The problem is that you are not supposed to be modifying Container's internal state this way. Only methods on Container should modify it. So this function should probably be a method insider Container.

void Container::foo() {
    thing.SetFoo(12);
}

If you really must modify thing outside of Container, you should prefer something more explicit:

void foo(Container &container) {
    Thing thing = container.GetThing();
    thing.SetFoo(12);
    container.SetThing(thing);
}

But having Get/Set methods for internal pieces of state in Container is a code smell. It suggests you've got other code that really should be part of Container.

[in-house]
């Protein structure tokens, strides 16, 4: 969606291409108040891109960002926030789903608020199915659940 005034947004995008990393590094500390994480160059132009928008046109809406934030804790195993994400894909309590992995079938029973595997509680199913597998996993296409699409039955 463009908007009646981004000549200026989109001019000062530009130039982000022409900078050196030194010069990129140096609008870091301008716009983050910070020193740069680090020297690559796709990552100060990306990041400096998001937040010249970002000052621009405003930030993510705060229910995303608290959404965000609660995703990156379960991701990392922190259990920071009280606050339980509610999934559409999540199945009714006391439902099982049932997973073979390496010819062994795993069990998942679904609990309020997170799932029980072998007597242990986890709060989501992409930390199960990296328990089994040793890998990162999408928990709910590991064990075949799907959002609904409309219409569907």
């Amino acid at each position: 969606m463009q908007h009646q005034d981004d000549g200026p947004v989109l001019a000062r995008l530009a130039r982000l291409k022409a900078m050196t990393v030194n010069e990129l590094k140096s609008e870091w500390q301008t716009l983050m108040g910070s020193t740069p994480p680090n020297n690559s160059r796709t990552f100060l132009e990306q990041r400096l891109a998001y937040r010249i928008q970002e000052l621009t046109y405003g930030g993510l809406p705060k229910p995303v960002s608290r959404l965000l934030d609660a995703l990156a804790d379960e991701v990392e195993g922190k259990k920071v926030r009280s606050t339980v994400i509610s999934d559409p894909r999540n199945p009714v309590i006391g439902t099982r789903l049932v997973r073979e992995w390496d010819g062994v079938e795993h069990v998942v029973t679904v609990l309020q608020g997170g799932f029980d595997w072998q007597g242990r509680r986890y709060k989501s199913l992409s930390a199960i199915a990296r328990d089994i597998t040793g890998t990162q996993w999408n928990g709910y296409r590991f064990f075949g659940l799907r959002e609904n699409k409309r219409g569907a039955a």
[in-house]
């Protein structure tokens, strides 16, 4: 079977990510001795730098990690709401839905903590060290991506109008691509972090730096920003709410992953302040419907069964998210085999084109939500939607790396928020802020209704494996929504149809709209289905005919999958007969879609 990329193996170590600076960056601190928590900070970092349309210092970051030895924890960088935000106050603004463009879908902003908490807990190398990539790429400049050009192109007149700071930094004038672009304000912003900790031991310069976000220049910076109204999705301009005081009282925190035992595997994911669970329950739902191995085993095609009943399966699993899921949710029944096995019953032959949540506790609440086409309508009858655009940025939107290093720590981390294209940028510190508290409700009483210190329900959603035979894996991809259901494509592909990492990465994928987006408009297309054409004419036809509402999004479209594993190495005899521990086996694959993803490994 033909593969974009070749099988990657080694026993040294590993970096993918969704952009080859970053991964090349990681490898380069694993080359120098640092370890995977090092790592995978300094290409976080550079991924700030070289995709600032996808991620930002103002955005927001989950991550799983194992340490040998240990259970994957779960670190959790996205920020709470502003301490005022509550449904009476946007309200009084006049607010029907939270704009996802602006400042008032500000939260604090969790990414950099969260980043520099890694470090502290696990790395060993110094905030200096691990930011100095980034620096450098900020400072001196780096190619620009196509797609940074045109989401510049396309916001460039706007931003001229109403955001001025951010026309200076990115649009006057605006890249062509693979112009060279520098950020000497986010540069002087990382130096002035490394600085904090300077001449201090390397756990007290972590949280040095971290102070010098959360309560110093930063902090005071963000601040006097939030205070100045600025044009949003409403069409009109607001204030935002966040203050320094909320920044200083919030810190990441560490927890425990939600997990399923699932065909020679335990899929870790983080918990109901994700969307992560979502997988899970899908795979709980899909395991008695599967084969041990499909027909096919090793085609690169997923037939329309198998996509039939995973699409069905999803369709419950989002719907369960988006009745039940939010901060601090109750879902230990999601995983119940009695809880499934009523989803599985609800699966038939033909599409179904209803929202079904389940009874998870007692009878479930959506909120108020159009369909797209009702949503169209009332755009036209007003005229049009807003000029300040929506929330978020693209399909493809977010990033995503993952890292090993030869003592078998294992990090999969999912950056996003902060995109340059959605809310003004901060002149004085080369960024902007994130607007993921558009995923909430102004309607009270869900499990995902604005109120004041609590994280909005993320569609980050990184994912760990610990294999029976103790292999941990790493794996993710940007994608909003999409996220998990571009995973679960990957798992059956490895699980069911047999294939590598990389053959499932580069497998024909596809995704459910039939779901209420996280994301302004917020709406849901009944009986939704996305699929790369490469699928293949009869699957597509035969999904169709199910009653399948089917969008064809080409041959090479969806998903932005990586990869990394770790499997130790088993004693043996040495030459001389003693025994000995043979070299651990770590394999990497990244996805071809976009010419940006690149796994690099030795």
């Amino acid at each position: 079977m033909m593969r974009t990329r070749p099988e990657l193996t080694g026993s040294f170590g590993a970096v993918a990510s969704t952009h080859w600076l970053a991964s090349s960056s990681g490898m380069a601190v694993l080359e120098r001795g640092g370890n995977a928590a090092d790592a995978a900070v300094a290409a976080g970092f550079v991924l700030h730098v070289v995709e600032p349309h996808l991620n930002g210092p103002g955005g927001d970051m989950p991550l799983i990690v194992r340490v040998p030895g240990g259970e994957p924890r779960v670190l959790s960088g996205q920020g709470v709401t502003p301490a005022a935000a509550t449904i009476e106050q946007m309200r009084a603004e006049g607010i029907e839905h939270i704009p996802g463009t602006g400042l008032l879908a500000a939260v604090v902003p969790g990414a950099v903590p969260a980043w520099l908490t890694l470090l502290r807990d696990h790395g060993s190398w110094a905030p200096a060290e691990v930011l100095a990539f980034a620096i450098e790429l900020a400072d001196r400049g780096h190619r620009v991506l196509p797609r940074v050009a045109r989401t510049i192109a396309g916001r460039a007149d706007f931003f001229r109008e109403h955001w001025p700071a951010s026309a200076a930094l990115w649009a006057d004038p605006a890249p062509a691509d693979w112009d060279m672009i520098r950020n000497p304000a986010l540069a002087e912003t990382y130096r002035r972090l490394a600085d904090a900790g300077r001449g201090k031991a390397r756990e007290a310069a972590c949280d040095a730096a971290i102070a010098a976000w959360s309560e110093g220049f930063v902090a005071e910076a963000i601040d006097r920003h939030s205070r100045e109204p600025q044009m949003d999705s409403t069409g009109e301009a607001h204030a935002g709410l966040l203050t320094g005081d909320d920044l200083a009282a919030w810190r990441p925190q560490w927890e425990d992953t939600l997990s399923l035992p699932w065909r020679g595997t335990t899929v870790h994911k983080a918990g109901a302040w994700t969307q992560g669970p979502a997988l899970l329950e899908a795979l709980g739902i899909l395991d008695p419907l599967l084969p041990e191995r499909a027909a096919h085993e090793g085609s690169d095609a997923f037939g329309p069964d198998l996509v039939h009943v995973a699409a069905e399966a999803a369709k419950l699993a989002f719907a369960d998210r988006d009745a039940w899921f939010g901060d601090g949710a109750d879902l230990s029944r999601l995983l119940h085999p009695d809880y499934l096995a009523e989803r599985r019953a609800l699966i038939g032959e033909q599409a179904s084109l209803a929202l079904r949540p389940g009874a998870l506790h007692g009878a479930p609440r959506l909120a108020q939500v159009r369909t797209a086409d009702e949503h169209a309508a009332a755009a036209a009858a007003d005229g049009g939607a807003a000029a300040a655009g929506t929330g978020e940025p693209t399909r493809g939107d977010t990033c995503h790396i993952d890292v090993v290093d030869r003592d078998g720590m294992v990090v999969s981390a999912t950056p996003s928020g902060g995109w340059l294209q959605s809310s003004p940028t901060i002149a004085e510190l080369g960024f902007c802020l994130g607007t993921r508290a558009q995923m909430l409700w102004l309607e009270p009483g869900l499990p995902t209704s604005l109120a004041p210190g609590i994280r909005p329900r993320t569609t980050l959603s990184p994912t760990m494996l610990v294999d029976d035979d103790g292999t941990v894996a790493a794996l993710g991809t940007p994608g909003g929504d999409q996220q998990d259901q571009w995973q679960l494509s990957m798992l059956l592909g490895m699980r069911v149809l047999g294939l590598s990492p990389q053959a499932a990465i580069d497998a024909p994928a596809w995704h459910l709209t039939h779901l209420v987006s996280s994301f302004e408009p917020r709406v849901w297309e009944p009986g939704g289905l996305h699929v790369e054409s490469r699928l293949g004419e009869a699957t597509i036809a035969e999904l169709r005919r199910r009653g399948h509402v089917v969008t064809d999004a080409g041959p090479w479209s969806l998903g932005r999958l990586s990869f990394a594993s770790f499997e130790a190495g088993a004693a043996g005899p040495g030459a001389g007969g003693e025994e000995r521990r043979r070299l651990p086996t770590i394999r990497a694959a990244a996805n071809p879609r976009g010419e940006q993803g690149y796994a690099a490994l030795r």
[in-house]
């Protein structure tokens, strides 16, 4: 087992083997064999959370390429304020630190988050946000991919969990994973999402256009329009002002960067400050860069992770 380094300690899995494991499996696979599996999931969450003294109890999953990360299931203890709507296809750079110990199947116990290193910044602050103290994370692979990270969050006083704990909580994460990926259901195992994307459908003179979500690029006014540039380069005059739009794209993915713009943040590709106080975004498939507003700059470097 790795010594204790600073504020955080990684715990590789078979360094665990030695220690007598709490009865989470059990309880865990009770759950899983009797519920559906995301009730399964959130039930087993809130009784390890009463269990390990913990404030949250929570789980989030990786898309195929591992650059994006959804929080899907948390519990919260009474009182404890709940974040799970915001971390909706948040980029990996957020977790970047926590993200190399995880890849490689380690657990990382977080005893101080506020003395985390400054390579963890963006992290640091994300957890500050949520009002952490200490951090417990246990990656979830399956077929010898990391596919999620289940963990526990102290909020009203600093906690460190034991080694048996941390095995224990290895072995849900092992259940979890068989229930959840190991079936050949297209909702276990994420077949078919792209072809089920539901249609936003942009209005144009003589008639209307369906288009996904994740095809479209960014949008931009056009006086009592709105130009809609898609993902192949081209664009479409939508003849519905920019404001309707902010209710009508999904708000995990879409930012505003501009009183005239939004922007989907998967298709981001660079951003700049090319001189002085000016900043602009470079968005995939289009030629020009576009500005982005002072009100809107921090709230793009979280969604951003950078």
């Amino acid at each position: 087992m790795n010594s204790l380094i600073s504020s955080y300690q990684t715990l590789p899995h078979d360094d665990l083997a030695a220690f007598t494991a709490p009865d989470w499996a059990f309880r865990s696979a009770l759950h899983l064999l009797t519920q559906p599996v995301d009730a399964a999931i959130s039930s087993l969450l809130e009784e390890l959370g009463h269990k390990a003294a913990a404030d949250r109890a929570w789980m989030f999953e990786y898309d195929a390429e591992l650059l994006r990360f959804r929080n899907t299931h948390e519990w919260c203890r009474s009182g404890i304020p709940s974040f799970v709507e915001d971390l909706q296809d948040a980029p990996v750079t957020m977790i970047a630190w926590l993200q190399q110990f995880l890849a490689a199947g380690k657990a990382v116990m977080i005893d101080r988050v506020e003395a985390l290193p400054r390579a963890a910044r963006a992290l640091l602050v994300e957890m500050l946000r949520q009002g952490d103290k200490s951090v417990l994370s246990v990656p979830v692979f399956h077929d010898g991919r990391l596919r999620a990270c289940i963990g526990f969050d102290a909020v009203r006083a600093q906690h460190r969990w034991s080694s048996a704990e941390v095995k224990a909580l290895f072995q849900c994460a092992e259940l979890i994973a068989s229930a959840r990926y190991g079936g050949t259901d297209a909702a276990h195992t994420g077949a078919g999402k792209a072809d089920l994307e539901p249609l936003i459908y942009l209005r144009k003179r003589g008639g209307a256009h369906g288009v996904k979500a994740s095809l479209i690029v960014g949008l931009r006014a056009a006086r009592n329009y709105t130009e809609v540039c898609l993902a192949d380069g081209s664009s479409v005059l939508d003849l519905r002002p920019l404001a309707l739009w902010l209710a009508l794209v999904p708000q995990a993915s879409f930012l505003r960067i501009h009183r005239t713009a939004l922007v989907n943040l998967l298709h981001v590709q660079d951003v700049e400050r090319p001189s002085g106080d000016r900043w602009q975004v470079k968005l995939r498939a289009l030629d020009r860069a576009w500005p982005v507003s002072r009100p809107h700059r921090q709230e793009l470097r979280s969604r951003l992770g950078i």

• The problem with giving methods to the container is that it can become a bit of a god class if it has lots of objects in it, I guess that's down to architecture design though. – sydan Oct 22 '15 at 16:15
  • @sydan If it has a lots of objects in it, then it is already a god class anyway, or it has violated SRP somehow. A judicious use of predicates and functors may allow the caller to specify "actions" that are applied on a subset of those objects, without the god class having to implement every specific way of processing (modifying or filtering) them, Ultimately a refactoring is needed. – rwong Oct 23 '15 at 1:57
  • In fact, one approach is to have one designated object that is "the ultimate owner of everything", and every other object merely keeps a "weak_ptr" to this ultimate owner. For any one object to access another object, it will have to ask this ultimate owner for access. – rwong Oct 23 '15 at 2:03